November 4, 1979,began like any other day at the US embassy in Tehran. The staff filtered in under gray skies, the marines manned their posts, and the daily crush of anti-American protestors massed outside the gate chanting, “Allahu akbar! Marg bar Amrika!”
Mark and Cora Lijek, a young couple serving in their first foreign service post, knew the slogans “God is great! Death to America!” and had learned to ignore the din as they went about their duties. But today, the protest sounded louder than usual. And when some of the local employees came in and said there was “a problem at the gate,” they knew this morning would be different. Militant students were soon scaling the walls of the embassy complex. Someone forced open the front gate, and the trickle of invaders became a flood. The mob quickly fanned across the 27-acre compound, waving posters of the Ayatollah Khomeini. They took the ambassador’s residence, then set upon the chancery, the citadel of the embassy where most of the staff was stationed.
At first, the Lijeks hoped the consulate building where they worked would escape notice. Because of recent renovations, the ground floor was mostly empty. Perhaps no one would suspect that 12 Americans and a few dozen Iranian employees and visa applicants were upstairs. The group included consular officer Joseph Stafford, his assistant and wife, Kathleen, and Robert Anders, a senior officer in the visa department.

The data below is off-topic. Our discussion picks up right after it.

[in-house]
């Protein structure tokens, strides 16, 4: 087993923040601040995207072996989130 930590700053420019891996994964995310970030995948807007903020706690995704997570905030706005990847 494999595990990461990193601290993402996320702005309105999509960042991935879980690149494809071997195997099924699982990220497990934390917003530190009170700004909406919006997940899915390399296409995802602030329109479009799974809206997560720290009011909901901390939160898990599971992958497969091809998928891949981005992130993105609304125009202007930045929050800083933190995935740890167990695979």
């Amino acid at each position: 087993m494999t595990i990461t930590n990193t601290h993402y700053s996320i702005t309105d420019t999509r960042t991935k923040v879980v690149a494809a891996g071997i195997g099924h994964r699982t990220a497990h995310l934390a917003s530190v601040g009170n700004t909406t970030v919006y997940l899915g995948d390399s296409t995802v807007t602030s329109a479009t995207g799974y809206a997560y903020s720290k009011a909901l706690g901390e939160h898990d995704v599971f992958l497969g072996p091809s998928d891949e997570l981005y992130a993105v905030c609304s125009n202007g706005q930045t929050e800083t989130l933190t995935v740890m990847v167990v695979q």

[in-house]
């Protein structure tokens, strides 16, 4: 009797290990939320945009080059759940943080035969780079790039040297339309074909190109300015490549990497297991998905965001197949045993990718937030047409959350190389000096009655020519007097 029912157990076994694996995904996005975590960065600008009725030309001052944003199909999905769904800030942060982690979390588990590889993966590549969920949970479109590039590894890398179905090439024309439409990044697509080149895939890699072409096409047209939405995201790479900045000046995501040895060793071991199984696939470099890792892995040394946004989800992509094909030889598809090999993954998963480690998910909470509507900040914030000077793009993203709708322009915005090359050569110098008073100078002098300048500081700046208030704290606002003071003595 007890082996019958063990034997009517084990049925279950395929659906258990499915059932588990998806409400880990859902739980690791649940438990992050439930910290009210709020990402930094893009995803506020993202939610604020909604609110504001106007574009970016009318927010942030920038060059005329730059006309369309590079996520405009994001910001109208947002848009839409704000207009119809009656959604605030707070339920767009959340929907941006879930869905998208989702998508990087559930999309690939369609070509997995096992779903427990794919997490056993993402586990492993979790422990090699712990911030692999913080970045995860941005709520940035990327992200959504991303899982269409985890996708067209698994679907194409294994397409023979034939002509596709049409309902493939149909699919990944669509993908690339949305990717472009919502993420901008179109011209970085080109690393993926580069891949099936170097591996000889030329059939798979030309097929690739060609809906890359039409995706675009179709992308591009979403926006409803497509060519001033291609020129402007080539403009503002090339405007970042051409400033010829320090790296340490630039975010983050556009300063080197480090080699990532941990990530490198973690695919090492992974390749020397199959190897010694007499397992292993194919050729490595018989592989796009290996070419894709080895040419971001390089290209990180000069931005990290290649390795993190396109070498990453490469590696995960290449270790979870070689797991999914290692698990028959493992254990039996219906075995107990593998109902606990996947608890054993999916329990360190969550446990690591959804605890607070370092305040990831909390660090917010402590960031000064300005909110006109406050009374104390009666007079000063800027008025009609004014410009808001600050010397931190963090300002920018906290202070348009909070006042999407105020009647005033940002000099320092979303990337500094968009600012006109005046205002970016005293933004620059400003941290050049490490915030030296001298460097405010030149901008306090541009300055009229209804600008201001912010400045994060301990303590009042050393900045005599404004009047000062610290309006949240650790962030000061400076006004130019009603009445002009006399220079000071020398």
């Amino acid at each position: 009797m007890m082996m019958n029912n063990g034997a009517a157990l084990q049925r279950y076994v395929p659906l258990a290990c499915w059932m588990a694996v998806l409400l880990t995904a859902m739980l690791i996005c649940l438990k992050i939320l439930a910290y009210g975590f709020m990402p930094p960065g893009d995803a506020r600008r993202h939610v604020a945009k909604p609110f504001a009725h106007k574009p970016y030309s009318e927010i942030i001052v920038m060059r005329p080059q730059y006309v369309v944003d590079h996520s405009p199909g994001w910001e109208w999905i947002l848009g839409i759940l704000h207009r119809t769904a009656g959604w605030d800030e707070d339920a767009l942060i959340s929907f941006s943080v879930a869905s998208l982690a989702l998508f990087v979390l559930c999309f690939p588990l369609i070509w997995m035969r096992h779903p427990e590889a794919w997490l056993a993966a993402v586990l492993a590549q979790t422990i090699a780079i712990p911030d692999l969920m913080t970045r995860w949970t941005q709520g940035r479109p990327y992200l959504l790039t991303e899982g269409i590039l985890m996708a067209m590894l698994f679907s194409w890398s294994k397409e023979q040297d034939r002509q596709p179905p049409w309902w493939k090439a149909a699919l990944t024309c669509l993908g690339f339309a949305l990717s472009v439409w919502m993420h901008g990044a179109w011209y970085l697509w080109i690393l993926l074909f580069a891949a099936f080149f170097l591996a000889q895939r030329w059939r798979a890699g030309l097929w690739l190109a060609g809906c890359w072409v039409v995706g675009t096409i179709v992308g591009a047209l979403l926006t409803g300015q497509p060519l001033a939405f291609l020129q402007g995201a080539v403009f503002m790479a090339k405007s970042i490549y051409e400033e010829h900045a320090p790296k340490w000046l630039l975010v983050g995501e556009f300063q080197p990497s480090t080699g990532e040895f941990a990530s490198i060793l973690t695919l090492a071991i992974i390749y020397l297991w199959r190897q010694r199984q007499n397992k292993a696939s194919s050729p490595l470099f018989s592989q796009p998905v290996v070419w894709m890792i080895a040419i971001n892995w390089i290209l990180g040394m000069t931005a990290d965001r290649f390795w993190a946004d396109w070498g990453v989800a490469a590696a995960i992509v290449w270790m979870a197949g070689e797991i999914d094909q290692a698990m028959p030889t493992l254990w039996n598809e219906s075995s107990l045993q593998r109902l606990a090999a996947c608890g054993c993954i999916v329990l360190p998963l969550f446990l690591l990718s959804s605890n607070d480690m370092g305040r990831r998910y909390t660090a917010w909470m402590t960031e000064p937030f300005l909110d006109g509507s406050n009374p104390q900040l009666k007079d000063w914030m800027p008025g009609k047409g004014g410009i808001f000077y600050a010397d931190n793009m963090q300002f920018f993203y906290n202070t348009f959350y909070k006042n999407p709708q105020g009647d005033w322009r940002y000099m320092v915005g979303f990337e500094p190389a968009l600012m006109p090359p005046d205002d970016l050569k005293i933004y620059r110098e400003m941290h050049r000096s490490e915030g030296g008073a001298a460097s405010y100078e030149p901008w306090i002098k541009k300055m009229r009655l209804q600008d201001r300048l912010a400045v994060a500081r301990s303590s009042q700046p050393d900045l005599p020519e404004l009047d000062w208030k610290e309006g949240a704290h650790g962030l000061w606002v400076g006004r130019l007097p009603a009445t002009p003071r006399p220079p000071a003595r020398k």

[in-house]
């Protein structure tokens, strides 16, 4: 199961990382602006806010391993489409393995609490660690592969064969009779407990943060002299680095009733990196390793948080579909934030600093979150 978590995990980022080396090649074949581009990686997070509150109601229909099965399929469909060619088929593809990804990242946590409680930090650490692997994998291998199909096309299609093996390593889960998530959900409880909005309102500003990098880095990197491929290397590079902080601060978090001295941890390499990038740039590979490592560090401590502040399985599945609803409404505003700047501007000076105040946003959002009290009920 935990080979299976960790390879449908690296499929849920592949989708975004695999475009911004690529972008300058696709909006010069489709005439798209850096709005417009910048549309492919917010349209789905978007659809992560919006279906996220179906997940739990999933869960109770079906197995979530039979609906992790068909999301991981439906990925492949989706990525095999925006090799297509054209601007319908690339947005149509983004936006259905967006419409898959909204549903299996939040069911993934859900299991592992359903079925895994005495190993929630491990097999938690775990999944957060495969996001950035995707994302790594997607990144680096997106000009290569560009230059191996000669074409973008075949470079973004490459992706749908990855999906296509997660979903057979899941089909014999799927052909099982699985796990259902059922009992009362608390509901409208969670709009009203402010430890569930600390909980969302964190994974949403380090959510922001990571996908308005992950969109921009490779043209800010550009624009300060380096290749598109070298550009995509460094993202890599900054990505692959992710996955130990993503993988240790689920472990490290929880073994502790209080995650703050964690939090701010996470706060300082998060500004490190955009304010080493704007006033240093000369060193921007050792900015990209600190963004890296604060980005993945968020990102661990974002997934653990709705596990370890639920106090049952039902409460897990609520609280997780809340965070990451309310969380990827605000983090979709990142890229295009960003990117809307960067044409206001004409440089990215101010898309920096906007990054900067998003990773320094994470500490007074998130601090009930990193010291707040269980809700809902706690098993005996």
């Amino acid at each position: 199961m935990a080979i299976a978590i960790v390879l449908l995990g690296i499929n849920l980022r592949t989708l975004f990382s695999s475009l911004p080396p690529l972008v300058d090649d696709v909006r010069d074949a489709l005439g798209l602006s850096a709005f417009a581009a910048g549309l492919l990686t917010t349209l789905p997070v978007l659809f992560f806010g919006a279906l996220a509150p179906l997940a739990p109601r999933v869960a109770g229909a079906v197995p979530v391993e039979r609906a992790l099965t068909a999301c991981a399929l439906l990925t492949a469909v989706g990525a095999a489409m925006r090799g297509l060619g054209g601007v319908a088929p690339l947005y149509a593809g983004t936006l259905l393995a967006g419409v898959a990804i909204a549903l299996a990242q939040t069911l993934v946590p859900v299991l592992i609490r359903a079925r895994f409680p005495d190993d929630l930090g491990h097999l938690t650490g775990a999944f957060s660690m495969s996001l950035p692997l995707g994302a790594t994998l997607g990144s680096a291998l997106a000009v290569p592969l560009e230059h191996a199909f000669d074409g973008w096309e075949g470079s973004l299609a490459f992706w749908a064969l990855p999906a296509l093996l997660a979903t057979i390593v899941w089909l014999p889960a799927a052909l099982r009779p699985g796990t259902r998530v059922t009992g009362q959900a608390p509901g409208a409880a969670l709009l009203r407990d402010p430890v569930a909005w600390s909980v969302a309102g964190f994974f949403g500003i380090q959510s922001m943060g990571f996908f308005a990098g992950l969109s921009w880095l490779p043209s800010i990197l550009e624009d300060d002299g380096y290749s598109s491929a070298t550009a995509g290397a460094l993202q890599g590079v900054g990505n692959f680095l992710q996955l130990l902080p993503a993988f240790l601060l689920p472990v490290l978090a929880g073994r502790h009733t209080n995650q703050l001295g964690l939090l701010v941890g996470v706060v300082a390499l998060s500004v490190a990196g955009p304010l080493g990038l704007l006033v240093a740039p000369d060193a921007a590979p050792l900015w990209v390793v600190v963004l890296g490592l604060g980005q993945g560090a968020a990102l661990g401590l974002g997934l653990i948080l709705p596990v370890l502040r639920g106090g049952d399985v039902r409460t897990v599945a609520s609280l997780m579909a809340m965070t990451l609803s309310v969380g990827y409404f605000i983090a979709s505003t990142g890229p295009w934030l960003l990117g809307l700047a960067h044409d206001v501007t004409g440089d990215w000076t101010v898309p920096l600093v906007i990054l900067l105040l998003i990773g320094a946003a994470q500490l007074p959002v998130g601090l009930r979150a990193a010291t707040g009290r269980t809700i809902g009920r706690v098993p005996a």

They tried to keep calm, and even to continue working. But then the power went out and panic spread throughout the building. The Iranian employees, who knew the revolutionary forces’ predilection for firing squads, braced for the worst. “There’s someone on the roof,” one Iranian worker said, trembling. Another smelled smoke. People began to weep in the dark, convinced the militants would try to burn down the building. Outside, the roar of the victorious mob grew louder. There were occasional gunshots. It was time to flee.
The Americans destroyed the plates used to make visa stamps, organized an evacuation plan, and ushered everyone to the back door. “We’ll leave in groups of five or six,” the marine sergeant on duty said. “Locals first. Then the married couples. Then the rest.” The consulate building was the only structure in the compound with an exit on the street. The goal was to make it to the British embassy about six blocks away.